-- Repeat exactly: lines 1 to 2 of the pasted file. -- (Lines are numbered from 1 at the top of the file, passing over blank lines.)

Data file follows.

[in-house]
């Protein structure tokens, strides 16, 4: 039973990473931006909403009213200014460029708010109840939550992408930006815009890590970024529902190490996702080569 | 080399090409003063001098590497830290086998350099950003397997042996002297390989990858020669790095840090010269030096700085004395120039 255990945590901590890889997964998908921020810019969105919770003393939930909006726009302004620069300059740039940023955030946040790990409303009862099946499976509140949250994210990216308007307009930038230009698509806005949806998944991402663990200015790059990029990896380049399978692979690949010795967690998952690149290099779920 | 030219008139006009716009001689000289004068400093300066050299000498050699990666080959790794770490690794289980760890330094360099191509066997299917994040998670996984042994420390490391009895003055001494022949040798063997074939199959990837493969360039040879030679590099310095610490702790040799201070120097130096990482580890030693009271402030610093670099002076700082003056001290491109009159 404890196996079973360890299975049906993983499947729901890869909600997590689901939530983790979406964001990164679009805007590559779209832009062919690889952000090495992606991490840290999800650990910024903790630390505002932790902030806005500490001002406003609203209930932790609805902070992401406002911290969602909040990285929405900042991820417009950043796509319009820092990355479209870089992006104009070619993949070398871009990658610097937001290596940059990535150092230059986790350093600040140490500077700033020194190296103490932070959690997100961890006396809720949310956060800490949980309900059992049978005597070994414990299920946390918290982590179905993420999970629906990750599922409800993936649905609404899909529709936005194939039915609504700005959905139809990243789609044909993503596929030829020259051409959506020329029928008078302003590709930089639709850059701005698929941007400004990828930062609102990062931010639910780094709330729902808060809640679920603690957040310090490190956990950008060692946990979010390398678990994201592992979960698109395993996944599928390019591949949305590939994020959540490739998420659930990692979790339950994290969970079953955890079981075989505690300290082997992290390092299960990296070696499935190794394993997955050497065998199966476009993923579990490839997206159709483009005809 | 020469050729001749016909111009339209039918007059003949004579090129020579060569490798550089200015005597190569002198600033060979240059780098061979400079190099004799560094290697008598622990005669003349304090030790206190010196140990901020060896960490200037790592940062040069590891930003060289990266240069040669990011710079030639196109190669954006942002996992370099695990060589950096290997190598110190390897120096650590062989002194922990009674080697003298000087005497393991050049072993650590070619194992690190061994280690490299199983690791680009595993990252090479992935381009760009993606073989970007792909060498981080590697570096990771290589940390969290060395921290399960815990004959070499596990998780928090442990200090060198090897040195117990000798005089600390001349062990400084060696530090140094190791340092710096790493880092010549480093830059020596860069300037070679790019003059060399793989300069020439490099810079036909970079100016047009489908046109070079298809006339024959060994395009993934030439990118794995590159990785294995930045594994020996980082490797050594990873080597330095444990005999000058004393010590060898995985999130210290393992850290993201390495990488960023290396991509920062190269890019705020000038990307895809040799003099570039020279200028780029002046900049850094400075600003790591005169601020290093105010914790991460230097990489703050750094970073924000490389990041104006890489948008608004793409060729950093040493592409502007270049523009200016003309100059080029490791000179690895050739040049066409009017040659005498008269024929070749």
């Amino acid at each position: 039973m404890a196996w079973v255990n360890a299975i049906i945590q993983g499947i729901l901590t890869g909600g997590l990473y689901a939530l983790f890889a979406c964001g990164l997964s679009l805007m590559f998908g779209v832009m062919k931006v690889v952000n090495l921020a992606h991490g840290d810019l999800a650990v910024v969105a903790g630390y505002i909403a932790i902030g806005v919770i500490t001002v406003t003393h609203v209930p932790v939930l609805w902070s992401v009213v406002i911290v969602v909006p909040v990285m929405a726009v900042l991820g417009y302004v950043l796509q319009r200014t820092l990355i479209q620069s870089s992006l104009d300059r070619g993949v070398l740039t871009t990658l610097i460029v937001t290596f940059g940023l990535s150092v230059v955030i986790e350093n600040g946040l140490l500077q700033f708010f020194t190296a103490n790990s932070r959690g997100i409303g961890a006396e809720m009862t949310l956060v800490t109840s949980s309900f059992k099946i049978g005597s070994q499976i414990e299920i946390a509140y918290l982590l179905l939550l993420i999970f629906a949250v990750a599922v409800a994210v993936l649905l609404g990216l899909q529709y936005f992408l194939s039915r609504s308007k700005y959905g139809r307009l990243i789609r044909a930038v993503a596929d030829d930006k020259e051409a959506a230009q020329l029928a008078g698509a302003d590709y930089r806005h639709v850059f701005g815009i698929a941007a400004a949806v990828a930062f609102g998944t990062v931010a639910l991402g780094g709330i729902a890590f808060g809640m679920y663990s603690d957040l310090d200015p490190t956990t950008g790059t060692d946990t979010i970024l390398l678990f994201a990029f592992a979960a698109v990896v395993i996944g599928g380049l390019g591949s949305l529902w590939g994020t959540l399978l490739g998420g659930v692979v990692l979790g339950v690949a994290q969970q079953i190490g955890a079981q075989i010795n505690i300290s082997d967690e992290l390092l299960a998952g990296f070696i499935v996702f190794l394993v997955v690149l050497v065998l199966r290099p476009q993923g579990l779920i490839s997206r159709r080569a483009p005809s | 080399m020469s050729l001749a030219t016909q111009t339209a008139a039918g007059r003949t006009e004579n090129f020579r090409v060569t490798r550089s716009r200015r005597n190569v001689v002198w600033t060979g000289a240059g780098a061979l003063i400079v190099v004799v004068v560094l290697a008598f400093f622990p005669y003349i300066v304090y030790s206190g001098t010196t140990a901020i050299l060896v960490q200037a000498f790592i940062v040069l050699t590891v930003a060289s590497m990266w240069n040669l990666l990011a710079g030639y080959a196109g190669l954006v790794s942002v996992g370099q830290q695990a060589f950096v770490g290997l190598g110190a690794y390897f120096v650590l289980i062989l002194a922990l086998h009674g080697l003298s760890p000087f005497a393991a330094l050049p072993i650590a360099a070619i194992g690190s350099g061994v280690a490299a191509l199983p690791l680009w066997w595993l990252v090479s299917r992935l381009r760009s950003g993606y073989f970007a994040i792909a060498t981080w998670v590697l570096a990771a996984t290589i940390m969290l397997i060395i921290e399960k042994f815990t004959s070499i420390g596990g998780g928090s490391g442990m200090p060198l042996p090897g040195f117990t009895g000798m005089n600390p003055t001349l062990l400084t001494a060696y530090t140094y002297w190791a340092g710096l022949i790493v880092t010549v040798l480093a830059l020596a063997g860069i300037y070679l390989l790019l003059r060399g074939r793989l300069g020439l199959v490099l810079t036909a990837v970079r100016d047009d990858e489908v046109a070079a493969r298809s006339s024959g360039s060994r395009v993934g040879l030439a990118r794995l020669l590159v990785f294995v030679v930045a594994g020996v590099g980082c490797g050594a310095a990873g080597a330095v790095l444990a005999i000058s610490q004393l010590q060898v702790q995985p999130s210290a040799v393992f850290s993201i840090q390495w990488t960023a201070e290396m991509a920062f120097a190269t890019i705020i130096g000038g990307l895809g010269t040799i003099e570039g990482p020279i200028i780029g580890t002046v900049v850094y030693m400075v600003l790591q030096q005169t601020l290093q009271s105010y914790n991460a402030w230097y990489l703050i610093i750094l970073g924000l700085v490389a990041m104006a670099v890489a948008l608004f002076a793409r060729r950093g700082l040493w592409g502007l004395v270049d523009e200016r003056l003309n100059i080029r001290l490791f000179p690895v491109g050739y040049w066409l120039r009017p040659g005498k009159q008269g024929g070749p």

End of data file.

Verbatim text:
[in-house]
């Protein structure tokens, strides 16, 4: 039973990473931006909403009213200014460029708010109840939550992408930006815009890590970024529902190490996702080569 | 080399090409003063001098590497830290086998350099950003397997042996002297390989990858020669790095840090010269030096700085004395120039 255990945590901590890889997964998908921020810019969105919770003393939930909006726009302004620069300059740039940023955030946040790990409303009862099946499976509140949250994210990216308007307009930038230009698509806005949806998944991402663990200015790059990029990896380049399978692979690949010795967690998952690149290099779920 | 030219008139006009716009001689000289004068400093300066050299000498050699990666080959790794770490690794289980760890330094360099191509066997299917994040998670996984042994420390490391009895003055001494022949040798063997074939199959990837493969360039040879030679590099310095610490702790040799201070120097130096990482580890030693009271402030610093670099002076700082003056001290491109009159 404890196996079973360890299975049906993983499947729901890869909600997590689901939530983790979406964001990164679009805007590559779209832009062919690889952000090495992606991490840290999800650990910024903790630390505002932790902030806005500490001002406003609203209930932790609805902070992401406002911290969602909040990285929405900042991820417009950043796509319009820092990355479209870089992006104009070619993949070398871009990658610097937001290596940059990535150092230059986790350093600040140490500077700033020194190296103490932070959690997100961890006396809720949310956060800490949980309900059992049978005597070994414990299920946390918290982590179905993420999970629906990750599922409800993936649905609404899909529709936005194939039915609504700005959905139809990243789609044909993503596929030829020259051409959506020329029928008078302003590709930089639709850059701005698929941007400004990828930062609102990062931010639910780094709330729902808060809640679920603690957040310090490190956990950008060692946990979010390398678990994201592992979960698109395993996944599928390019591949949305590939994020959540490739998420659930990692979790339950994290969970079953955890079981075989505690300290082997992290390092299960990296070696499935190794394993997955050497065998199966476009993923579990490839997206159709483009005809 | 020469050729001749016909111009339209039918007059003949004579090129020579060569490798550089200015005597190569002198600033060979240059780098061979400079190099004799560094290697008598622990005669003349304090030790206190010196140990901020060896960490200037790592940062040069590891930003060289990266240069040669990011710079030639196109190669954006942002996992370099695990060589950096290997190598110190390897120096650590062989002194922990009674080697003298000087005497393991050049072993650590070619194992690190061994280690490299199983690791680009595993990252090479992935381009760009993606073989970007792909060498981080590697570096990771290589940390969290060395921290399960815990004959070499596990998780928090442990200090060198090897040195117990000798005089600390001349062990400084060696530090140094190791340092710096790493880092010549480093830059020596860069300037070679790019003059060399793989300069020439490099810079036909970079100016047009489908046109070079298809006339024959060994395009993934030439990118794995590159990785294995930045594994020996980082490797050594990873080597330095444990005999000058004393010590060898995985999130210290393992850290993201390495990488960023290396991509920062190269890019705020000038990307895809040799003099570039020279200028780029002046900049850094400075600003790591005169601020290093105010914790991460230097990489703050750094970073924000490389990041104006890489948008608004793409060729950093040493592409502007270049523009200016003309100059080029490791000179690895050739040049066409009017040659005498008269024929070749």